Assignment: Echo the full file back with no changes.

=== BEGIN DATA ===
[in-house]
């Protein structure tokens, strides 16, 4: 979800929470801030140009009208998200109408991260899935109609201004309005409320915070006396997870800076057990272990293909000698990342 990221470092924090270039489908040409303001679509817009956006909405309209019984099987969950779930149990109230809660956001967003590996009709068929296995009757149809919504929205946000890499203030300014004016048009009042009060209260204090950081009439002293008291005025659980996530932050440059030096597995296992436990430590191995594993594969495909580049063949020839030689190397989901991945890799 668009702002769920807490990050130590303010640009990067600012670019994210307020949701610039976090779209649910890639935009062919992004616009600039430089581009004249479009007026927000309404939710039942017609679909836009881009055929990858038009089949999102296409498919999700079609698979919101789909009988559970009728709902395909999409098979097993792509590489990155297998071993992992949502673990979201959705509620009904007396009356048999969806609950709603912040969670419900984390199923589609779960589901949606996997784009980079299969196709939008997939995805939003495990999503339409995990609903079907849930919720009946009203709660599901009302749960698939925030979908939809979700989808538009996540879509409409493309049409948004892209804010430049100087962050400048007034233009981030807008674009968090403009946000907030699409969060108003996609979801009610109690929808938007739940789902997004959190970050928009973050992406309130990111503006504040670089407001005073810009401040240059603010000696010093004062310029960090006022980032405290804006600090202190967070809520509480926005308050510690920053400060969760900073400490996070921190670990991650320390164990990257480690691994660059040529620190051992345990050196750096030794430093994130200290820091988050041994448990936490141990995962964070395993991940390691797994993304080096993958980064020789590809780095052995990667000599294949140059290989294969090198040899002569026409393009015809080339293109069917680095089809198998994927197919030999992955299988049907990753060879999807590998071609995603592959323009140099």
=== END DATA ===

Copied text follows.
[in-house]
């Protein structure tokens, strides 16, 4: 979800929470801030140009009208998200109408991260899935109609201004309005409320915070006396997870800076057990272990293909000698990342 990221470092924090270039489908040409303001679509817009956006909405309209019984099987969950779930149990109230809660956001967003590996009709068929296995009757149809919504929205946000890499203030300014004016048009009042009060209260204090950081009439002293008291005025659980996530932050440059030096597995296992436990430590191995594993594969495909580049063949020839030689190397989901991945890799 668009702002769920807490990050130590303010640009990067600012670019994210307020949701610039976090779209649910890639935009062919992004616009600039430089581009004249479009007026927000309404939710039942017609679909836009881009055929990858038009089949999102296409498919999700079609698979919101789909009988559970009728709902395909999409098979097993792509590489990155297998071993992992949502673990979201959705509620009904007396009356048999969806609950709603912040969670419900984390199923589609779960589901949606996997784009980079299969196709939008997939995805939003495990999503339409995990609903079907849930919720009946009203709660599901009302749960698939925030979908939809979700989808538009996540879509409409493309049409948004892209804010430049100087962050400048007034233009981030807008674009968090403009946000907030699409969060108003996609979801009610109690929808938007739940789902997004959190970050928009973050992406309130990111503006504040670089407001005073810009401040240059603010000696010093004062310029960090006022980032405290804006600090202190967070809520509480926005308050510690920053400060969760900073400490996070921190670990991650320390164990990257480690691994660059040529620190051992345990050196750096030794430093994130200290820091988050041994448990936490141990995962964070395993991940390691797994993304080096993958980064020789590809780095052995990667000599294949140059290989294969090198040899002569026409393009015809080339293109069917680095089809198998994927197919030999992955299988049907990753060879999807590998071609995603592959323009140099």